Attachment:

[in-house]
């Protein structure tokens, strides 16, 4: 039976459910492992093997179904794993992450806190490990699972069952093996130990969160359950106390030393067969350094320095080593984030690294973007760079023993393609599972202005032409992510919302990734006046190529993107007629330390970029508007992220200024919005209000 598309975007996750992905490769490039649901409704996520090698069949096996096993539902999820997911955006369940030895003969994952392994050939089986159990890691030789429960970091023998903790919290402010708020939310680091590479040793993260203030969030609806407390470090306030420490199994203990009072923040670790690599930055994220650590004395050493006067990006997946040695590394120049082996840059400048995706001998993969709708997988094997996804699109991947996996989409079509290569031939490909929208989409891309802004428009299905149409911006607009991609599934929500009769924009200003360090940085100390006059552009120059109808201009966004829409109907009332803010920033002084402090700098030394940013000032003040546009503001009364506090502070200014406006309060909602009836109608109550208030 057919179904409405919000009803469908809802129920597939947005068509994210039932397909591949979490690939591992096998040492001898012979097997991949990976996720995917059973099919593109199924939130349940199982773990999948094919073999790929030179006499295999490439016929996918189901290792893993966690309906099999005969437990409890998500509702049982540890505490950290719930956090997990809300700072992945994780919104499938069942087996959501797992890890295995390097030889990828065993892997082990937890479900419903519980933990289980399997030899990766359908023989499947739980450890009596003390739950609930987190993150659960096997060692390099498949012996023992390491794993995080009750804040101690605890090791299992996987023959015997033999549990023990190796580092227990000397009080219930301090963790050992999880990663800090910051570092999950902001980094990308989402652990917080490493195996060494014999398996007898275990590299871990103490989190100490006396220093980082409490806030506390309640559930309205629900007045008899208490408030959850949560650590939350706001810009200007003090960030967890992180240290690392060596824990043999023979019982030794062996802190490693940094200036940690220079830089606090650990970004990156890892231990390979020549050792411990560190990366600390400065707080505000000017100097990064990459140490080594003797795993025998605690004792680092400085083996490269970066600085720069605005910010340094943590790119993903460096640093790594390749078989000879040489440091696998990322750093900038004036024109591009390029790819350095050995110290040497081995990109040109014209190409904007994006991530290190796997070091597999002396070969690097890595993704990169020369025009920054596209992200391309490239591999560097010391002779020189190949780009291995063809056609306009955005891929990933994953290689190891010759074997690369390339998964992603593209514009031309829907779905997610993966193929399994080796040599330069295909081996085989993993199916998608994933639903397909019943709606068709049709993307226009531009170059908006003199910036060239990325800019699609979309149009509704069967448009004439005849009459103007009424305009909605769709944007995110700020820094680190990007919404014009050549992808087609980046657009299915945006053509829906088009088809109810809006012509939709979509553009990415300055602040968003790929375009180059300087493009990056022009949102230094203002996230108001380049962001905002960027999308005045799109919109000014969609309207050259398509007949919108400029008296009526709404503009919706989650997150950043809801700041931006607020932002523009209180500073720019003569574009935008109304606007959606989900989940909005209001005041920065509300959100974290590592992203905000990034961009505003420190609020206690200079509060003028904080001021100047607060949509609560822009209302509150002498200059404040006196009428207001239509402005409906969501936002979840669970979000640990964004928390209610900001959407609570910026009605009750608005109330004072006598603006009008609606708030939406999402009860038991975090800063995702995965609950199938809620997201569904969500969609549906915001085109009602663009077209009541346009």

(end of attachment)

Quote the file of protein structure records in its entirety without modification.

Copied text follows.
[in-house]
């Protein structure tokens, strides 16, 4: 039976459910492992093997179904794993992450806190490990699972069952093996130990969160359950106390030393067969350094320095080593984030690294973007760079023993393609599972202005032409992510919302990734006046190529993107007629330390970029508007992220200024919005209000 598309975007996750992905490769490039649901409704996520090698069949096996096993539902999820997911955006369940030895003969994952392994050939089986159990890691030789429960970091023998903790919290402010708020939310680091590479040793993260203030969030609806407390470090306030420490199994203990009072923040670790690599930055994220650590004395050493006067990006997946040695590394120049082996840059400048995706001998993969709708997988094997996804699109991947996996989409079509290569031939490909929208989409891309802004428009299905149409911006607009991609599934929500009769924009200003360090940085100390006059552009120059109808201009966004829409109907009332803010920033002084402090700098030394940013000032003040546009503001009364506090502070200014406006309060909602009836109608109550208030 057919179904409405919000009803469908809802129920597939947005068509994210039932397909591949979490690939591992096998040492001898012979097997991949990976996720995917059973099919593109199924939130349940199982773990999948094919073999790929030179006499295999490439016929996918189901290792893993966690309906099999005969437990409890998500509702049982540890505490950290719930956090997990809300700072992945994780919104499938069942087996959501797992890890295995390097030889990828065993892997082990937890479900419903519980933990289980399997030899990766359908023989499947739980450890009596003390739950609930987190993150659960096997060692390099498949012996023992390491794993995080009750804040101690605890090791299992996987023959015997033999549990023990190796580092227990000397009080219930301090963790050992999880990663800090910051570092999950902001980094990308989402652990917080490493195996060494014999398996007898275990590299871990103490989190100490006396220093980082409490806030506390309640559930309205629900007045008899208490408030959850949560650590939350706001810009200007003090960030967890992180240290690392060596824990043999023979019982030794062996802190490693940094200036940690220079830089606090650990970004990156890892231990390979020549050792411990560190990366600390400065707080505000000017100097990064990459140490080594003797795993025998605690004792680092400085083996490269970066600085720069605005910010340094943590790119993903460096640093790594390749078989000879040489440091696998990322750093900038004036024109591009390029790819350095050995110290040497081995990109040109014209190409904007994006991530290190796997070091597999002396070969690097890595993704990169020369025009920054596209992200391309490239591999560097010391002779020189190949780009291995063809056609306009955005891929990933994953290689190891010759074997690369390339998964992603593209514009031309829907779905997610993966193929399994080796040599330069295909081996085989993993199916998608994933639903397909019943709606068709049709993307226009531009170059908006003199910036060239990325800019699609979309149009509704069967448009004439005849009459103007009424305009909605769709944007995110700020820094680190990007919404014009050549992808087609980046657009299915945006053509829906088009088809109810809006012509939709979509553009990415300055602040968003790929375009180059300087493009990056022009949102230094203002996230108001380049962001905002960027999308005045799109919109000014969609309207050259398509007949919108400029008296009526709404503009919706989650997150950043809801700041931006607020932002523009209180500073720019003569574009935008109304606007959606989900989940909005209001005041920065509300959100974290590592992203905000990034961009505003420190609020206690200079509060003028904080001021100047607060949509609560822009209302509150002498200059404040006196009428207001239509402005409906969501936002979840669970979000640990964004928390209610900001959407609570910026009605009750608005109330004072006598603006009008609606708030939406999402009860038991975090800063995702995965609950199938809620997201569904969500969609549906915001085109009602663009077209009541346009």